“Obviously, our team was really talented, and we had so many great players. And I really loved having that and having that balance of not feeling like you have to score a million points every night,” Osborne said. “So I thought that was really cool. And I think it really challenged me to be able to find ways to affect the game in other ways than just scoring, or even things that show up on the stat sheet. So it’s been really cool to just learn more about myself and try to find ways to continue to affect the game even if I’m not the one scoring 20 points or whatever it is. So yeah, I think that has been really good for me because obviously, the WNBA is going to be an adjustment, and being able to find my role on the team will be fun. But I think the biggest thing for me this year was just trying to find ways to affect things, even if it’s not just scoring all the time.”

Osborne knows the work that lies in front of her, but is excited about the challenge the WNBA will bring. She wants to continue improving her efficiency, especially as a three-point shooter, where she shot 32 percent a year ago. Her 89.2 free throw percentage is proof the foundation of her shot is excellent, and it’s a matter of finding the ways bring that consistency to longer range. She also has gotten more accustomed to facilitating when on the ball, as she took advantage of her fifth year to get more comfortable reading defenses and looking to make the right play, either for herself or her teammates.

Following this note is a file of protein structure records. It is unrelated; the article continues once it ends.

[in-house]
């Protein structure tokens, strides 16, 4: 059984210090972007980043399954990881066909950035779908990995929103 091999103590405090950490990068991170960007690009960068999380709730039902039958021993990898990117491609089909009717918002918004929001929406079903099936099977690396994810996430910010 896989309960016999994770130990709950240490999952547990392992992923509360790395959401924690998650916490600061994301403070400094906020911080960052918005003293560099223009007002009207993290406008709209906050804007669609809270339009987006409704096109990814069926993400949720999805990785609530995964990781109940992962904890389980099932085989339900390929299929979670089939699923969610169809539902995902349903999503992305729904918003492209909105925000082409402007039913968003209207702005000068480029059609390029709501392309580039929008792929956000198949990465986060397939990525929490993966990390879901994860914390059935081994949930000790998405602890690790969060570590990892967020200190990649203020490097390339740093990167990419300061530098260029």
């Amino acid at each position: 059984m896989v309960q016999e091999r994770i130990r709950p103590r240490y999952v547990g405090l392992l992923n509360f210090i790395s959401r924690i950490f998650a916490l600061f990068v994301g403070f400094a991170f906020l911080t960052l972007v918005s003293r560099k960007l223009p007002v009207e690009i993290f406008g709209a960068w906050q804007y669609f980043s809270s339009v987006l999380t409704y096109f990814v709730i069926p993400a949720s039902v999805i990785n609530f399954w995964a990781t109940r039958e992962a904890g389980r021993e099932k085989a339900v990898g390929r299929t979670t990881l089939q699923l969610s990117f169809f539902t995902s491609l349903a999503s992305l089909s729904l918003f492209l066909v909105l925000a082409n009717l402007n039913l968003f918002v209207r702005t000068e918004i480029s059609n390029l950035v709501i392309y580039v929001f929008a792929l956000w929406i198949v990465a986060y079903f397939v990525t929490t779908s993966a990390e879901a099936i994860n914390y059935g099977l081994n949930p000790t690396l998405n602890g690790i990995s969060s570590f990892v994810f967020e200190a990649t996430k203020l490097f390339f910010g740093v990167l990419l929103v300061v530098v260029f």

Osborne also highlights the importance of watching film — both on herself and others she wants to pull things from — as critical in finding those areas to improve. She loves to watch Jewell Loyd, Kristi Toliver, Kelsey Plum, Skylar Diggins-Smith, and Courtney Vandersloot, trying to see how they move and looking at what reads they make and why in certain actions so she can apply that to her game.

“I love watching film. I watch so much film with my coaches, like on the plane to places, in my individual meetings, or they’ll send me film just for me to watch by myself,” Osborne said. “I think film helps so much with learning because obviously when you’re in it you don’t see everything. And that’s okay, you don’t have to see everything. But I think that film’s a good way to see the things that you may have missed. Or even when my coaches ask me to do something, and I’m confused why they want me to do that, then they can show me later. And I’m like, ‘Okay, that makes sense why you wanted to do that.’ I love film because there’s always new things to learn about it and new ways to look at things.”